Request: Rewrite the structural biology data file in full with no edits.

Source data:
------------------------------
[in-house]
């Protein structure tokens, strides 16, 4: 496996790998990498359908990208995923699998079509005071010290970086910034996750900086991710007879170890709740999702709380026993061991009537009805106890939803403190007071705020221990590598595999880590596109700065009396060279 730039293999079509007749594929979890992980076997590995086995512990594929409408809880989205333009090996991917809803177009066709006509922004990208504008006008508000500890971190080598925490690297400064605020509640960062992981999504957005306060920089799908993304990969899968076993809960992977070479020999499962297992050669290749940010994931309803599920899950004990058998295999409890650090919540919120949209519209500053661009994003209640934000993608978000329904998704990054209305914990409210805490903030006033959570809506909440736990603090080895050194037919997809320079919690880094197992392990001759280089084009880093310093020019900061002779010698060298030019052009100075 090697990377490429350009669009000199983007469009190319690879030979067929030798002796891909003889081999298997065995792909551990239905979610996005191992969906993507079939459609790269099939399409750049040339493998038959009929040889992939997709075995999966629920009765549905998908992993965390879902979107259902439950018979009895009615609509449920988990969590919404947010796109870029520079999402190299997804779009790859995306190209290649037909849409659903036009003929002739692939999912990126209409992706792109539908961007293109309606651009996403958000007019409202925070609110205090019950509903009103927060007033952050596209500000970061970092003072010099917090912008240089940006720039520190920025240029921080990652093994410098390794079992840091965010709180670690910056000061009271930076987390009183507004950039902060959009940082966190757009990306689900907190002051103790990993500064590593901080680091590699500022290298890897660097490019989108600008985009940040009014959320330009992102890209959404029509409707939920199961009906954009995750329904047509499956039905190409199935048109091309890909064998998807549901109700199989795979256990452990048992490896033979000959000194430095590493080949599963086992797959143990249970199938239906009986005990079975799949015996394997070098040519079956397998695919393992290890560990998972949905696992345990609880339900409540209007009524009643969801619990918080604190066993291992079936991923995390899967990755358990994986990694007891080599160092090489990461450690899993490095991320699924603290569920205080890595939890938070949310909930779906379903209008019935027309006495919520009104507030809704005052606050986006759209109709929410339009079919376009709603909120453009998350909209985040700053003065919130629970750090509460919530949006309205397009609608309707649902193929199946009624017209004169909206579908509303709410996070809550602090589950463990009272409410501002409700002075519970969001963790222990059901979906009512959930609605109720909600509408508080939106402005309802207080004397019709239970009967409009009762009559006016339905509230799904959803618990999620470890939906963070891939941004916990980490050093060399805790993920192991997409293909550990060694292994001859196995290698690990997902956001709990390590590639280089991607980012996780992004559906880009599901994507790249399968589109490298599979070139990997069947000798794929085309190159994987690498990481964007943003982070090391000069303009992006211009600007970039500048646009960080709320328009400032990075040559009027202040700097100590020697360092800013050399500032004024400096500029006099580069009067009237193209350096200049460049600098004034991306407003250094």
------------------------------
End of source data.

[in-house]
């Protein structure tokens, strides 16, 4: 496996790998990498359908990208995923699998079509005071010290970086910034996750900086991710007879170890709740999702709380026993061991009537009805106890939803403190007071705020221990590598595999880590596109700065009396060279 730039293999079509007749594929979890992980076997590995086995512990594929409408809880989205333009090996991917809803177009066709006509922004990208504008006008508000500890971190080598925490690297400064605020509640960062992981999504957005306060920089799908993304990969899968076993809960992977070479020999499962297992050669290749940010994931309803599920899950004990058998295999409890650090919540919120949209519209500053661009994003209640934000993608978000329904998704990054209305914990409210805490903030006033959570809506909440736990603090080895050194037919997809320079919690880094197992392990001759280089084009880093310093020019900061002779010698060298030019052009100075 090697990377490429350009669009000199983007469009190319690879030979067929030798002796891909003889081999298997065995792909551990239905979610996005191992969906993507079939459609790269099939399409750049040339493998038959009929040889992939997709075995999966629920009765549905998908992993965390879902979107259902439950018979009895009615609509449920988990969590919404947010796109870029520079999402190299997804779009790859995306190209290649037909849409659903036009003929002739692939999912990126209409992706792109539908961007293109309606651009996403958000007019409202925070609110205090019950509903009103927060007033952050596209500000970061970092003072010099917090912008240089940006720039520190920025240029921080990652093994410098390794079992840091965010709180670690910056000061009271930076987390009183507004950039902060959009940082966190757009990306689900907190002051103790990993500064590593901080680091590699500022290298890897660097490019989108600008985009940040009014959320330009992102890209959404029509409707939920199961009906954009995750329904047509499956039905190409199935048109091309890909064998998807549901109700199989795979256990452990048992490896033979000959000194430095590493080949599963086992797959143990249970199938239906009986005990079975799949015996394997070098040519079956397998695919393992290890560990998972949905696992345990609880339900409540209007009524009643969801619990918080604190066993291992079936991923995390899967990755358990994986990694007891080599160092090489990461450690899993490095991320699924603290569920205080890595939890938070949310909930779906379903209008019935027309006495919520009104507030809704005052606050986006759209109709929410339009079919376009709603909120453009998350909209985040700053003065919130629970750090509460919530949006309205397009609608309707649902193929199946009624017209004169909206579908509303709410996070809550602090589950463990009272409410501002409700002075519970969001963790222990059901979906009512959930609605109720909600509408508080939106402005309802207080004397019709239970009967409009009762009559006016339905509230799904959803618990999620470890939906963070891939941004916990980490050093060399805790993920192991997409293909550990060694292994001859196995290698690990997902956001709990390590590639280089991607980012996780992004559906880009599901994507790249399968589109490298599979070139990997069947000798794929085309190159994987690498990481964007943003982070090391000069303009992006211009600007970039500048646009960080709320328009400032990075040559009027202040700097100590020697360092800013050399500032004024400096500029006099580069009067009237193209350096200049460049600098004034991306407003250094």